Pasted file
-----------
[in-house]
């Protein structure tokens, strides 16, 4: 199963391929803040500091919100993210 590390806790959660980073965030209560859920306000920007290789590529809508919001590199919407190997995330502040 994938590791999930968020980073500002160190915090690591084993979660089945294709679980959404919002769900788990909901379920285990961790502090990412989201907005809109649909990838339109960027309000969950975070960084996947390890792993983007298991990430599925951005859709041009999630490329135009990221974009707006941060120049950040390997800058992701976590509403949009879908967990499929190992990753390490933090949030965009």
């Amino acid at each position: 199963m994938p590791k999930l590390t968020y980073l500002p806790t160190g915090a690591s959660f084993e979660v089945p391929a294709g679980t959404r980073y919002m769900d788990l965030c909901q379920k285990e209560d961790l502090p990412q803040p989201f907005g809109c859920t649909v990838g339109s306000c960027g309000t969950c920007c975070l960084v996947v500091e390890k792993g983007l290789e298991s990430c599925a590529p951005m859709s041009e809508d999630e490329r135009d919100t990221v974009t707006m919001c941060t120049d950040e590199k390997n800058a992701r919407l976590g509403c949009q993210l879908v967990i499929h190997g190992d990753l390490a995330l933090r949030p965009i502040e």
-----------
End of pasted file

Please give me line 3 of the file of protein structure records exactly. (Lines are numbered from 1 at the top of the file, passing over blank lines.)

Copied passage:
């Amino acid at each position: 199963m994938p590791k999930l590390t968020y980073l500002p806790t160190g915090a690591s959660f084993e979660v089945p391929a294709g679980t959404r980073y919002m769900d788990l965030c909901q379920k285990e209560d961790l502090p990412q803040p989201f907005g809109c859920t649909v990838g339109s306000c960027g309000t969950c920007c975070l960084v996947v500091e390890k792993g983007l290789e298991s990430c599925a590529p951005m859709s041009e809508d999630e490329r135009d919100t990221v974009t707006m919001c941060t120049d950040e590199k390997n800058a992701r919407l976590g509403c949009q993210l879908v967990i499929h190997g190992d990753l390490a995330l933090r949030p965009i502040e």